- a ridge of rocks or sand, often of coral debris, at or near the surface of the water.
- Mining. a lode or vein.
Origin of reef1
- a part of a sail that is rolled and tied down to reduce the area exposed to the wind.
- to shorten (sail) by tying in one or more reefs.
- to reduce the length of (a topmast, a bowsprit, etc.), as by lowering, sliding inboard, or the like.
- to pull (old oakum) out of seams, as with a rave hook (often followed by out).
Origin of reef2
Examples from the Web for reef
Contemporary Examples of reef
And this in turn affects the fish, whales, dolphins, turtles, dugongs and seabirds that live within the Reef.
The Reef has lost more than half its coral cover since 1985, with two-thirds of the loss occurring after 1998.
It also takes place near a minefield of rocks, is a hangout spot for sharks, and breaks on a reef.Now That Everest Is Closed, Check Out These Other Extreme Adventures
May 8, 2014
Before the war I was a short-order cook in Zabadani, which is a beautiful tourist valley in Reef Damashq, near Lebanon.Former Syrian Soldier Describes Life in the Army at the Start of War
September 4, 2013
But Searle and other native Gibraltarians say the move to build the reef was about much more than the fishing population.Between Gibraltar and a Hard Place
Barbie Latza Nadeau
August 7, 2013
Historical Examples of reef
He had himself been obliged to bail out three times, running in from the reef.Malbone
Thomas Wentworth Higginson
I said, standing on the steps like a captain ordering his men to take in a reef.My Double Life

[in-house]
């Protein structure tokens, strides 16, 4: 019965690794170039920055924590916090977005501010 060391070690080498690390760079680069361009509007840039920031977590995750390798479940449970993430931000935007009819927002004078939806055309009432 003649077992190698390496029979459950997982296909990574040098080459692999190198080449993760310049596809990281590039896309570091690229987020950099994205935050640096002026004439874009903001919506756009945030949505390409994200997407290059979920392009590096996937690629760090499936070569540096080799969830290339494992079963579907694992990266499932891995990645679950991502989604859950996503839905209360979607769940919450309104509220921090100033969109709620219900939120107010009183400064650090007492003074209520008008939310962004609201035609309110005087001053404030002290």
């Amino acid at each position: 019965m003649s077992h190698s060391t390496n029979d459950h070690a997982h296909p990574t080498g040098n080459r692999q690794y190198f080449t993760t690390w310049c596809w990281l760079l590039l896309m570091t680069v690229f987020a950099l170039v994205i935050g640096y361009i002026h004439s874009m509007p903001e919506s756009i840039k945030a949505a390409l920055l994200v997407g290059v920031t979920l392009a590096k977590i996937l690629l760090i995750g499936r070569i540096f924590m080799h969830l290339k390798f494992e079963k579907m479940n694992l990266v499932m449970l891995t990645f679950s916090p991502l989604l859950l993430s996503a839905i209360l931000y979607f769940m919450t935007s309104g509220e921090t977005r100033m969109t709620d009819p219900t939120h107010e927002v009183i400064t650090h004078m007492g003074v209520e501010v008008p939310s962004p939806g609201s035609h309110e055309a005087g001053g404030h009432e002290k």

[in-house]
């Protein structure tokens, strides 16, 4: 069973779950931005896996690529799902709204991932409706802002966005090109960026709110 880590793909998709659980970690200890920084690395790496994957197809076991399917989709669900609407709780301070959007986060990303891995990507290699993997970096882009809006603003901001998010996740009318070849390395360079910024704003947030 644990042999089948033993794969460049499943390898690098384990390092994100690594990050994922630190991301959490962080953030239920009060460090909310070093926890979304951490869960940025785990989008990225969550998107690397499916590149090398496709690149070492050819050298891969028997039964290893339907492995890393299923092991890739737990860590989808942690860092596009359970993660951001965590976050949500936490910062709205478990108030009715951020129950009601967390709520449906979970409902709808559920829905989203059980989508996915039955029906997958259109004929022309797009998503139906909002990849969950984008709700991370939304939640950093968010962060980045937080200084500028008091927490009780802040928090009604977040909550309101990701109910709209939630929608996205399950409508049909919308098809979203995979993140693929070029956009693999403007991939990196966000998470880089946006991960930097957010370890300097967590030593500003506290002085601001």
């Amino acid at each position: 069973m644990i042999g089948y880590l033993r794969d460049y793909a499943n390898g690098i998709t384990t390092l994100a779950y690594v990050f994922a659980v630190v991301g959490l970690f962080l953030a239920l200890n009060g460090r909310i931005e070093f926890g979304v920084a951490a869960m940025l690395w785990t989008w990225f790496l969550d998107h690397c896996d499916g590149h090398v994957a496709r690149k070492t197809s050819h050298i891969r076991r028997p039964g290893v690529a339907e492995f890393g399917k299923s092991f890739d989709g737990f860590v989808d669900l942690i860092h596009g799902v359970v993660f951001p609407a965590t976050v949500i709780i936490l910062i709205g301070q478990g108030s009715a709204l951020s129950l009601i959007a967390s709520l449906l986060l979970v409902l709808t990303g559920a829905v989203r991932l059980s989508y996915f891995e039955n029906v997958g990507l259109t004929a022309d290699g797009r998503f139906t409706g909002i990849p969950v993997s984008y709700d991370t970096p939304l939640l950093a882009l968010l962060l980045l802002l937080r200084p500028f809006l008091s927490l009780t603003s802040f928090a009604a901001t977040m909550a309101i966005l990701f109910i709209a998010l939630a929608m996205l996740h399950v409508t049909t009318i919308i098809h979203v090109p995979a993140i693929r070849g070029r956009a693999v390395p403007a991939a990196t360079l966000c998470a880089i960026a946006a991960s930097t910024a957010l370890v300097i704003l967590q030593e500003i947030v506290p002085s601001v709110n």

I might even sweep the reef, on an emergency, by using old iron for shot!
"This is a part of the reef, then, that is never covered," said he.
The helm was attended to, and the boat drew slowly from the reef and ahead.
- a ridge of rock, sand, coral, etc, the top of which lies close to the surface of the sea
- a ridge- or mound-like structure built by sedentary calcareous organisms (esp corals) and consisting mainly of their remains
- a vein of ore, esp one of gold-bearing quartz
Word Origin for reef
- the part gathered in when sail area is reduced, as in a high wind
- to reduce the area of (sail) by taking in a reef
- (tr) to shorten or bring inboard (a spar)
Word Origin for reef
"rock ridge underwater," 1580s, riffe, probably via Dutch riffe, from a Scandinavian source, cf. Old Norse rif "ridge in the sea; reef in a sail," literally "rib" (see rib (n.)).
"horizontal section of sail," late 14c. (mid-14c. in rif-rope), from a Scandinavian source, cf. Old Norse rif "reef of a sail," probably a transferred use of rif "ridge under the sea; rib" (see rib (n.) and cf. reef (n.1)). German reff, Swedish ref, Norwegian riv, Danish reb likely all are from the Old Norse word.
1660s, "take in, roll up" (as a sail on a ship), from reef (n.2). Related: Reefed; reefing.
- A strip or ridge of rocks, sand, or coral that rises to or near the surface of a body of water. See more at coral reef.